But it was a little more than a century ago that scientists realised these diverse symptoms are different heads on the same hydra. By then researchers had discovered that many diseases are caused by bacteria and other pathogens, and that we fight these invaders with an immune system – an army of cells that can unleash deadly chemicals and precisely targeted antibodies. They soon realised that the immune system can also cause harm.
In the early 1900s, the French scientists Charles Richet and Paul Portier injected small doses of poison from sea anemones into dogs, then waited a week or so before delivering an even smaller dose. Within minutes, the dogs went into shock and died. Instead of protecting the animals from harm, the immune system appeared to make them more susceptible.
Other researchers observed that some medical drugs caused hives and other symptoms. And this sensitivity increased with exposure – the opposite of the protection antibodies provided against diseases. And in the decades that followed, scientists discovered that the molecular stages of these reactions were remarkably similar. The process begins when an allergen lands on one of the body’s surfaces – skin, eye, nasal passage, mouth, airway or gut. These surfaces are loaded with immune cells that act as border sentries. When a sentry encounters an allergen, it first engulfs and demolishes the invader, then decorates its outer surface with fragments of the substance. Next the cell locates some lymph tissue. There it passes on the fragments to other immune cells, which produce a distinctive fork-shaped antibody, known as immunoglobulin E, or IgE.
These antibodies will trigger a response if they encounter the allergen again. The reaction begins when an antibody activates something called a mast cell, which then blasts out a barrage of chemicals. Some of these latch onto nerves, triggering itchiness and coughing. Sometimes mucus is produced. Airway muscles can contract, making it hard to breathe.
This picture, built up in labs over the past century, answered the “How?” Left unanswered, however, was “Why?” It was hard to see how natural selection could have produced allergies. Reacting to harmless things with a huge immune response probably wouldn’t have aided the survival of our ancestors. Also, only some people have allergies and only some substances are allergens. Sometimes people develop allergies relatively late in life; sometimes childhood allergies disappear. And for decades, nobody could even figure out what IgE was for. It was as if we evolved one special kind of antibody just to make us miserable.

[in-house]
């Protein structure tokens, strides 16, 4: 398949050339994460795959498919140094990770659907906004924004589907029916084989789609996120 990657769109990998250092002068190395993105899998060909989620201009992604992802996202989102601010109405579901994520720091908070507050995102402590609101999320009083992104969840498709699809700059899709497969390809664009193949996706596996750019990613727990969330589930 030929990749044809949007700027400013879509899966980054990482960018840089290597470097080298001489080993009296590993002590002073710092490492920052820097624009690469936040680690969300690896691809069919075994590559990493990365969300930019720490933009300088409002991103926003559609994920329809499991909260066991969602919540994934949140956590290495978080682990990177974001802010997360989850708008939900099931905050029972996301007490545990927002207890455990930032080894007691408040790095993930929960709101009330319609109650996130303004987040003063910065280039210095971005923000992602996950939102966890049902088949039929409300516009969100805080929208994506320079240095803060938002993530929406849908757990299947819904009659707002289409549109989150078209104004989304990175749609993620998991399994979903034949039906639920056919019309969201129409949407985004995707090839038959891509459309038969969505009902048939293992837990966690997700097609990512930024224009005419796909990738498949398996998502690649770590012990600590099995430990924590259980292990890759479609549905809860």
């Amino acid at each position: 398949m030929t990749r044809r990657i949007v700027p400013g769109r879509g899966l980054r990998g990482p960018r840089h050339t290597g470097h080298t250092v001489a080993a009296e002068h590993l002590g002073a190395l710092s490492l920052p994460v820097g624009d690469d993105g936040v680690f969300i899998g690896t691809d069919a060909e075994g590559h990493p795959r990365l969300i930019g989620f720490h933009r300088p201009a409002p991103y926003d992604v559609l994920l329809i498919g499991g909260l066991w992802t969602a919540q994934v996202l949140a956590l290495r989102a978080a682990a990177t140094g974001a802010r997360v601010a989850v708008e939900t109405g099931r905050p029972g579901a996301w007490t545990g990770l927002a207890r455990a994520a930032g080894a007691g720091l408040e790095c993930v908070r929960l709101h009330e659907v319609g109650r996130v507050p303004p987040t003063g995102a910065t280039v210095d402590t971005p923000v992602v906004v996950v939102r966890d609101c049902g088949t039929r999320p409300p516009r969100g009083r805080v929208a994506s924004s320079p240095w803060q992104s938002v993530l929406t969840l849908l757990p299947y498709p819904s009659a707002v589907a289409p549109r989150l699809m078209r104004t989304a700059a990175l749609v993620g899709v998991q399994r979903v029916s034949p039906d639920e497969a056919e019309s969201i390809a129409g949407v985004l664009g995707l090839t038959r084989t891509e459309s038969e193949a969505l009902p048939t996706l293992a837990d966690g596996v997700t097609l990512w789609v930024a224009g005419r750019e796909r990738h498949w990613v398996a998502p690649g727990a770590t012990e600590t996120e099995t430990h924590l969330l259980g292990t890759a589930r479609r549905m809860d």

One early clue came in 1964. A parasitologist named Bridget Ogilvie was investigating how the immune system repelled parasitic worms, and she noticed that rats infected with worms produced large amounts of what would later be called IgE. Subsequent studies revealed that the antibodies signalled the immune system to unleash a damaging assault on the worms.
Parasitic worms represent a serious threat – not just to rats, but to humans too. Hookworms can drain off blood from the gut. Liver flukes can damage liver tissue and cause cancer. Tapeworms can cause cysts in the brain. Before modern public health and food safety systems, our ancestors faced a lifelong struggle against these worms, as well as ticks and other parasitic animals. During the 1980s, several scientists argued forcefully for a link between these parasites and allergies. Perhaps our ancestors evolved an ability to recognise the proteins on the surface of worms and to respond with IgE antibodies. The antibodies primed immune system cells in the skin and gut to quickly repel any parasite trying to push its way in. “You’ve got about an hour to react very dramatically in order to reduce the chance of these parasites surviving,” said David Dunne, a parasitologist at the University of Cambridge.